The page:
He said that when he had “recognised the seriousness of the issues” in Madonsela’s report he had had no objection to the appointment of a commission of inquiry, per se.
“From the onset, I was concerned about the legality of aforementioned remedial action of the Public Protector.”
His view, which had been confirmed by legal advice, he said, “was that the Public Protector had no power to issue a remedial action in breach of the principle of the separation of powers”.
Madonsela had allocated to the Chief Justice, said Zuma, “a function that has, to my knowledge, never been performed” by the Chief Justice.
Zuma said that in his appeal of the Gauteng High Court’s confirmation of Madonsela’s remedial action, he had raised the issue that the “Constitution vests the power to appoint a commission of inquiry with the president”.
“I contended that only the President could lawfully exercise power to appoint or establish a commission of inquiry,” and that Madonsela’s directing of the Chief Justice to select a judge to chair this was “unconstitutional”.
“I was surprised that the Chief Justice was willing to comply with this remedial action and court order,” said Zuma.
He said he viewed Madonsela’s remedial action “as an affront to the independence of judges”.
Had I been free to speak about the selection of the judge to preside over the commission of inquiry, I would have disclosed my close relationship with him, which would threaten the very impartiality requested by the remedial action.
Zuma said he had met with the Chief Justice to request him to select a judge that he [Zuma] would appoint to preside over the commission of inquiry.
“During November 2017, in the Durban Presidential Official Residence, I held a meeting with the Chief Justice for the purpose of complying with the remedial action of the Public Protector.”
No sooner had Mogoeng provided Zuma with the name of Judge Siraj Desai, “than he came back the following day or two advising me that he had changed his mind and would no longer be selecting Judge Desai”.
“I made no comment on his selection of Deputy Chief Justice Zondo as I was mindful that any comment could be construed as an attempt to undermine the remedial action by the PP and court order,” said Zuma.
Mogoeng had not provided any reason Judge Desai had become unavailable.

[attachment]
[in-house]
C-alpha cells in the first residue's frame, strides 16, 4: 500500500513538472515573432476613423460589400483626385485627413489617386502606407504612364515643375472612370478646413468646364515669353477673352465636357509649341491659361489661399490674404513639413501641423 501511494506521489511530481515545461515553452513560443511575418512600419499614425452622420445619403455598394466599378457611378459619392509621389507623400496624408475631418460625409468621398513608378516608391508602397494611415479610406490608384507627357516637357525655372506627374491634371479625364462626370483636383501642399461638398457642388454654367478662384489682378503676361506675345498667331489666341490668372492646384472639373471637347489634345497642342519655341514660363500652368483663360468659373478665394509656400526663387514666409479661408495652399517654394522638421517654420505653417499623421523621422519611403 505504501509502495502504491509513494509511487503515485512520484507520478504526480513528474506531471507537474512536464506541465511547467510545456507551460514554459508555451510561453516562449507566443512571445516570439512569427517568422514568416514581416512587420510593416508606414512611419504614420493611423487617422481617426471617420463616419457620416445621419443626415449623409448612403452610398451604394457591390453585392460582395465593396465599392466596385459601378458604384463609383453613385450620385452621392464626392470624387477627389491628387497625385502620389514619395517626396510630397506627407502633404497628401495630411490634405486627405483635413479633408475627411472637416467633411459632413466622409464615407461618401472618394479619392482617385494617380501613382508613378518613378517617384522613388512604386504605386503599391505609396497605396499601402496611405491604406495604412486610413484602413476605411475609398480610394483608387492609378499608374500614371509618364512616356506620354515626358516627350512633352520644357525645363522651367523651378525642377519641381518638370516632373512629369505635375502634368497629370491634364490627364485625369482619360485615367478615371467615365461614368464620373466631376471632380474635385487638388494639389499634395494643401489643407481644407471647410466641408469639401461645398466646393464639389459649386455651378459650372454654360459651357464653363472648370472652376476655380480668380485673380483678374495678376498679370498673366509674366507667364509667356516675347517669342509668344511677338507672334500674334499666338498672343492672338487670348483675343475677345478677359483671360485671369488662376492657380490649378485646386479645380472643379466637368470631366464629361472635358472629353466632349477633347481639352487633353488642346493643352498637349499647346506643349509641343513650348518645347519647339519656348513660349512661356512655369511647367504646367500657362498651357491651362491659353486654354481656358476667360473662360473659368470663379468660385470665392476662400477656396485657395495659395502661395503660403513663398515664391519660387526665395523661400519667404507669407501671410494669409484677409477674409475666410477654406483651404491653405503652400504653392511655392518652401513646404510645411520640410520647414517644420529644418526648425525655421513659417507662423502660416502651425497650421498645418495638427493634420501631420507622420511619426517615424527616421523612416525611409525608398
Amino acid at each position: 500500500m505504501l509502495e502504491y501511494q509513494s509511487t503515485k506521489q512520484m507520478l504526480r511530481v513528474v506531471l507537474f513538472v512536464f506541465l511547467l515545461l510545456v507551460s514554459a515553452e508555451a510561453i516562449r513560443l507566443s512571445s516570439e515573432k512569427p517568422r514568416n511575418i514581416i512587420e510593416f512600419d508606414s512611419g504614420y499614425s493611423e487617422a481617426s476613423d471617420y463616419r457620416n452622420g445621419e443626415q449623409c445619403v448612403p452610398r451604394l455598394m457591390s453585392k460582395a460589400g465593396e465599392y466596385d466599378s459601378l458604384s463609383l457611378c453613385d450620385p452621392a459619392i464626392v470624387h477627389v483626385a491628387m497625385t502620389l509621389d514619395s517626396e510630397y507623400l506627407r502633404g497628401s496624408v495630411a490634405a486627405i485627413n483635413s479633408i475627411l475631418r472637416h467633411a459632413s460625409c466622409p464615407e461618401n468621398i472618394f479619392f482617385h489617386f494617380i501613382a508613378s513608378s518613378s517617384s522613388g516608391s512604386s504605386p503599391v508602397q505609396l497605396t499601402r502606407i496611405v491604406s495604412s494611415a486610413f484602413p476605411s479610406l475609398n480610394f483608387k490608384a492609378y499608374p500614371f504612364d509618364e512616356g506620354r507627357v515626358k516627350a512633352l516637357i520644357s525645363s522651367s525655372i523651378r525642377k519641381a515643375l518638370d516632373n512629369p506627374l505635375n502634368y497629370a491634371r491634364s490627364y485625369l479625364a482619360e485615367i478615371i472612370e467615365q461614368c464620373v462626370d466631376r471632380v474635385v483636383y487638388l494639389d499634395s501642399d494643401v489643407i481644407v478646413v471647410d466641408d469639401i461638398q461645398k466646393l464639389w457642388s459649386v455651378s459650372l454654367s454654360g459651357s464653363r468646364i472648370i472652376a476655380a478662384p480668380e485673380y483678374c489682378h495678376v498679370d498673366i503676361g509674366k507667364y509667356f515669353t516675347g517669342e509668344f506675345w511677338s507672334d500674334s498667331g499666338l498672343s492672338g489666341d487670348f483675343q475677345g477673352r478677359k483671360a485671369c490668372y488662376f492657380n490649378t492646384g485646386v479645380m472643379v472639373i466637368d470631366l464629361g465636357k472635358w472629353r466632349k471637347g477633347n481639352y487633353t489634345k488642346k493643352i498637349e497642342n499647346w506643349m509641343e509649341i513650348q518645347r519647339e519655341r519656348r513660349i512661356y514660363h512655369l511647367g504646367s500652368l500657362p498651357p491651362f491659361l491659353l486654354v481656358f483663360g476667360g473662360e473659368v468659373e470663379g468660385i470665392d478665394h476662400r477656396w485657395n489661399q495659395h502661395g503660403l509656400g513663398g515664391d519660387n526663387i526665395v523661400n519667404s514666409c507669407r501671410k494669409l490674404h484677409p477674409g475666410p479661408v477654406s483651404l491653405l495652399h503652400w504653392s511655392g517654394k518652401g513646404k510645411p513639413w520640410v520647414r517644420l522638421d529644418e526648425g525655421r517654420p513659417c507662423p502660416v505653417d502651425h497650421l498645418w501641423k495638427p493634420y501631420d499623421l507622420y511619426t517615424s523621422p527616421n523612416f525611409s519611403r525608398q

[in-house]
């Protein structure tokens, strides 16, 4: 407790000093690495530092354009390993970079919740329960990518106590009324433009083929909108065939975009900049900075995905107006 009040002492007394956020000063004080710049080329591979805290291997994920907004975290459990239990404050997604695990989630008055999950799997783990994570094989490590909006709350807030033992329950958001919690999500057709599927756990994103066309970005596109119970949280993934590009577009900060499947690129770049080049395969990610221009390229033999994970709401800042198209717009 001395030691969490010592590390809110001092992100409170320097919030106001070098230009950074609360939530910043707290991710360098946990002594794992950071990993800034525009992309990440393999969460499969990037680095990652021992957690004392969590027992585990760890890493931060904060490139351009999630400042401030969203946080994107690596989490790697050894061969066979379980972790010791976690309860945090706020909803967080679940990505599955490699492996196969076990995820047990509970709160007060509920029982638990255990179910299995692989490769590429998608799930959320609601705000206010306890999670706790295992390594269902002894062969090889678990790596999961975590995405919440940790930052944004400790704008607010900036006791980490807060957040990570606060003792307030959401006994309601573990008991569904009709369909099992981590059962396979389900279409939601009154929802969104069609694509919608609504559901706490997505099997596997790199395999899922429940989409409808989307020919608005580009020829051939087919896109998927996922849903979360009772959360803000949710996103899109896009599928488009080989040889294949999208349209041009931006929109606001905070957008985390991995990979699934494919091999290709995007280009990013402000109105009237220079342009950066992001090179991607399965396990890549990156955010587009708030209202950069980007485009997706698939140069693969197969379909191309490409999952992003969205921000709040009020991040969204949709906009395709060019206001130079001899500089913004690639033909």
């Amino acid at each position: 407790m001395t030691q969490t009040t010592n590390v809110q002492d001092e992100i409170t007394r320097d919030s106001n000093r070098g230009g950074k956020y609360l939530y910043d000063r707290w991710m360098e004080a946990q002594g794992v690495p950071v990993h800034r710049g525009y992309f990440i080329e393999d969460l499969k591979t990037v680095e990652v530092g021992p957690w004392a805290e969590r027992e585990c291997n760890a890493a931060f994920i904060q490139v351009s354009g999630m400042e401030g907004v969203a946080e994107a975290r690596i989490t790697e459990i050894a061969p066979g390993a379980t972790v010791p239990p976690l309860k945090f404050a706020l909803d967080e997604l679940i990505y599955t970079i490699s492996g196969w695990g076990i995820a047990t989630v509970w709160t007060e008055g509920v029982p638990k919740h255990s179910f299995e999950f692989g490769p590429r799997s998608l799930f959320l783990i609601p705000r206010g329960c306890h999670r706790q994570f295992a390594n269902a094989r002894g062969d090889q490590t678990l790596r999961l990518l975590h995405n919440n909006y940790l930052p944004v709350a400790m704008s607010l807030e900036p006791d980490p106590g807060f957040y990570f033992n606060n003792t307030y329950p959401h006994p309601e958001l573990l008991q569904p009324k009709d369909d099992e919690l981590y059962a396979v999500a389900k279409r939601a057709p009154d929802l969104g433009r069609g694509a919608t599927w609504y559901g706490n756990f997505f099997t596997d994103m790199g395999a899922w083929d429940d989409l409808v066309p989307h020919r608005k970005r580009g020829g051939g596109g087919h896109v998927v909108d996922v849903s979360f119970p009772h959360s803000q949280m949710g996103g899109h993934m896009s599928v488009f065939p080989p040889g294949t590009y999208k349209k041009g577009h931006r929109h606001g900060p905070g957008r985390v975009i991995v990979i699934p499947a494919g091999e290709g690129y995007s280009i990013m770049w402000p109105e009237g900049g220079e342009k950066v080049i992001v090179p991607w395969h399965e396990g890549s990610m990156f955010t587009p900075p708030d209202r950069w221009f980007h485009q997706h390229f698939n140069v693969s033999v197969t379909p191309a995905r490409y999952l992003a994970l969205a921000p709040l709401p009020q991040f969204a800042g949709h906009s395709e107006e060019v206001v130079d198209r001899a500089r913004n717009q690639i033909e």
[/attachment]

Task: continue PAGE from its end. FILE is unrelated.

“Had I been free to speak about the selection of the judge to preside over the commission of inquiry, I would have disclosed my close relationship with him, which would threaten the very impartiality requested by the remedial action,” said Zuma.
Had he expressed a view about Mogoeng’s selection of Zondo, “I ran the risk of being accused of interfering with the powers bestowed on the Chief Justice by the Public Protector through the North Gauteng High Court”.
These are all matters that have been resolved in the courts, but which Zuma insists on rehashing.
He said there would have been a “public outcry” had he spoken out and, “I was going to be portrayed as seeking to influence the process. Accordingly, even if I harboured serious reservations about the suitability of Deputy Chief Justice Zondo, my ability to raise any concern I might have had was constrained by the remedial action and the court order.”
Zuma said that he had had a “relatively close personal relationship” with Zondo and it was one that he “continued to have” during his tenure as a judge.
While they had encountered each other in various social settings and had discussed politics over the years,“I remained guarded in the manner in which I interacted with him”.
This had not been a conscious decision and Zuma said he had never sought any special favours.
Zondo’s decision to issue a media statement on 29 October setting out his previous relationship with Zuma’s wife’s sister was an “ill advised, pre-emptive stunt” which had resulted in “the media” condemning Zuma.
A letter from the commission dated 3 November and addressed to Zuma was a “veiled threat to approach the Constitutional Court” to enforce the summons issued by the commission.
Zuma said that Zondo had demonstrated that his mind “is not open but made up”.
“He also does not appreciate the value of my election not to contest the allegations that are made against me, which I believe do not implicate me in fraud or corruption at all.” DM